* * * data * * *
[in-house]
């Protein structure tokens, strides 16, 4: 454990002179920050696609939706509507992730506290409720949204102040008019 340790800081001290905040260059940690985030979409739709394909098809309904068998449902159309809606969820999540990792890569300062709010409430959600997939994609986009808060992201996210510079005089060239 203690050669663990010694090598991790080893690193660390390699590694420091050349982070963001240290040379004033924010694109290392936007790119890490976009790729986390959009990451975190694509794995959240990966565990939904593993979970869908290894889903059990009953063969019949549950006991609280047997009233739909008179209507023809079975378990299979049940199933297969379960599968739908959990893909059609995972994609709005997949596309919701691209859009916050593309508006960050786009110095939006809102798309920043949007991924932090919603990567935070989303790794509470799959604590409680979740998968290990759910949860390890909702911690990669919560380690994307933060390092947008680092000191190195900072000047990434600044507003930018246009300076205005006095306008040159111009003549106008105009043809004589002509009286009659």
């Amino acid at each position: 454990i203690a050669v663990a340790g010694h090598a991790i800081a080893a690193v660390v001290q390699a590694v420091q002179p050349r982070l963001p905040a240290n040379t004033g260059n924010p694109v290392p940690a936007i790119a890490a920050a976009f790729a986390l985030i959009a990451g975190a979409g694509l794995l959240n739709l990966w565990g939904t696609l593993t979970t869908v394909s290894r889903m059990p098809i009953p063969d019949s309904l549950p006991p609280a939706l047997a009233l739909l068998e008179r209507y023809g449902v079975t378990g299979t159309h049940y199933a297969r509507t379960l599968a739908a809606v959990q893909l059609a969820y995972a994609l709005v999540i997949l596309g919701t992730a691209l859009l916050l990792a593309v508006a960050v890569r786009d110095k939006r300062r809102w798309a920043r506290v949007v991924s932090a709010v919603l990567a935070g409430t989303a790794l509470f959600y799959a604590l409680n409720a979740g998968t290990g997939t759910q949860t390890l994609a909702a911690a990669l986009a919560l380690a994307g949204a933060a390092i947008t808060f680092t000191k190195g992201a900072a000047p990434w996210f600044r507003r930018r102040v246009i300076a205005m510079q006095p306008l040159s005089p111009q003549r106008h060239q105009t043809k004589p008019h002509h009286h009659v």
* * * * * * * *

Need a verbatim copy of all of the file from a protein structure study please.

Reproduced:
[in-house]
């Protein structure tokens, strides 16, 4: 454990002179920050696609939706509507992730506290409720949204102040008019 340790800081001290905040260059940690985030979409739709394909098809309904068998449902159309809606969820999540990792890569300062709010409430959600997939994609986009808060992201996210510079005089060239 203690050669663990010694090598991790080893690193660390390699590694420091050349982070963001240290040379004033924010694109290392936007790119890490976009790729986390959009990451975190694509794995959240990966565990939904593993979970869908290894889903059990009953063969019949549950006991609280047997009233739909008179209507023809079975378990299979049940199933297969379960599968739908959990893909059609995972994609709005997949596309919701691209859009916050593309508006960050786009110095939006809102798309920043949007991924932090919603990567935070989303790794509470799959604590409680979740998968290990759910949860390890909702911690990669919560380690994307933060390092947008680092000191190195900072000047990434600044507003930018246009300076205005006095306008040159111009003549106008105009043809004589002509009286009659």
């Amino acid at each position: 454990i203690a050669v663990a340790g010694h090598a991790i800081a080893a690193v660390v001290q390699a590694v420091q002179p050349r982070l963001p905040a240290n040379t004033g260059n924010p694109v290392p940690a936007i790119a890490a920050a976009f790729a986390l985030i959009a990451g975190a979409g694509l794995l959240n739709l990966w565990g939904t696609l593993t979970t869908v394909s290894r889903m059990p098809i009953p063969d019949s309904l549950p006991p609280a939706l047997a009233l739909l068998e008179r209507y023809g449902v079975t378990g299979t159309h049940y199933a297969r509507t379960l599968a739908a809606v959990q893909l059609a969820y995972a994609l709005v999540i997949l596309g919701t992730a691209l859009l916050l990792a593309v508006a960050v890569r786009d110095k939006r300062r809102w798309a920043r506290v949007v991924s932090a709010v919603l990567a935070g409430t989303a790794l509470f959600y799959a604590l409680n409720a979740g998968t290990g997939t759910q949860t390890l994609a909702a911690a990669l986009a919560l380690a994307g949204a933060a390092i947008t808060f680092t000191k190195g992201a900072a000047p990434w996210f600044r507003r930018r102040v246009i300076a205005m510079q006095p306008l040159s005089p111009q003549r106008h060239q105009t043809k004589p008019h002509h009286h009659v």